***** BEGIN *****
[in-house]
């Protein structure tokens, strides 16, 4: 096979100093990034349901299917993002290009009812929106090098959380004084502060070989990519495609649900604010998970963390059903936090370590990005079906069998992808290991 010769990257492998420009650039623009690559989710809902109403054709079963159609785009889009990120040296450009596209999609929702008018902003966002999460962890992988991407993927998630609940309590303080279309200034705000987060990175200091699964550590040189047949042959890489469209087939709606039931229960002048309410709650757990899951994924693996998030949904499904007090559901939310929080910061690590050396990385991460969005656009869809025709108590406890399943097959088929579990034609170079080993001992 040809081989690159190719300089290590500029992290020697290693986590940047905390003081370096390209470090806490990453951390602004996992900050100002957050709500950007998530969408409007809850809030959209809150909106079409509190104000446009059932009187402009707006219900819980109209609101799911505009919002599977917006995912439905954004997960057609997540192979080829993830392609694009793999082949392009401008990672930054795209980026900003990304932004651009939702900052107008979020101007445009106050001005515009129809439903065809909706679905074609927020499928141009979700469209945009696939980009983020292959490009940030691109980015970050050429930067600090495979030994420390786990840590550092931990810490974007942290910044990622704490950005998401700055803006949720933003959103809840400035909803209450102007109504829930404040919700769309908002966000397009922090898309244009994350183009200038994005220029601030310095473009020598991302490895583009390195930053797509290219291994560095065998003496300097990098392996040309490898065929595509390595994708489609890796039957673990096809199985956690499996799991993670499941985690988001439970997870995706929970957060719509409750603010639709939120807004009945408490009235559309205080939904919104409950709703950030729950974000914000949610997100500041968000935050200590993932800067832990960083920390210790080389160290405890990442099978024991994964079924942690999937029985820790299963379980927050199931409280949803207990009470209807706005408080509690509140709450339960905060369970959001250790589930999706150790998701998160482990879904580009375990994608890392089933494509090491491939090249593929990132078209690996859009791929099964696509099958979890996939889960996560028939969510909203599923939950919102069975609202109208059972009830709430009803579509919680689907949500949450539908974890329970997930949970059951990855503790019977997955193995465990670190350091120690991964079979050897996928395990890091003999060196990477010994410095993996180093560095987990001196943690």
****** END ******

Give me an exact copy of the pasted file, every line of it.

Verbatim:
[in-house]
């Protein structure tokens, strides 16, 4: 096979100093990034349901299917993002290009009812929106090098959380004084502060070989990519495609649900604010998970963390059903936090370590990005079906069998992808290991 010769990257492998420009650039623009690559989710809902109403054709079963159609785009889009990120040296450009596209999609929702008018902003966002999460962890992988991407993927998630609940309590303080279309200034705000987060990175200091699964550590040189047949042959890489469209087939709606039931229960002048309410709650757990899951994924693996998030949904499904007090559901939310929080910061690590050396990385991460969005656009869809025709108590406890399943097959088929579990034609170079080993001992 040809081989690159190719300089290590500029992290020697290693986590940047905390003081370096390209470090806490990453951390602004996992900050100002957050709500950007998530969408409007809850809030959209809150909106079409509190104000446009059932009187402009707006219900819980109209609101799911505009919002599977917006995912439905954004997960057609997540192979080829993830392609694009793999082949392009401008990672930054795209980026900003990304932004651009939702900052107008979020101007445009106050001005515009129809439903065809909706679905074609927020499928141009979700469209945009696939980009983020292959490009940030691109980015970050050429930067600090495979030994420390786990840590550092931990810490974007942290910044990622704490950005998401700055803006949720933003959103809840400035909803209450102007109504829930404040919700769309908002966000397009922090898309244009994350183009200038994005220029601030310095473009020598991302490895583009390195930053797509290219291994560095065998003496300097990098392996040309490898065929595509390595994708489609890796039957673990096809199985956690499996799991993670499941985690988001439970997870995706929970957060719509409750603010639709939120807004009945408490009235559309205080939904919104409950709703950030729950974000914000949610997100500041968000935050200590993932800067832990960083920390210790080389160290405890990442099978024991994964079924942690999937029985820790299963379980927050199931409280949803207990009470209807706005408080509690509140709450339960905060369970959001250790589930999706150790998701998160482990879904580009375990994608890392089933494509090491491939090249593929990132078209690996859009791929099964696509099958979890996939889960996560028939969510909203599923939950919102069975609202109208059972009830709430009803579509919680689907949500949450539908974890329970997930949970059951990855503790019977997955193995465990670190350091120690991964079979050897996928395990890091003999060196990477010994410095993996180093560095987990001196943690």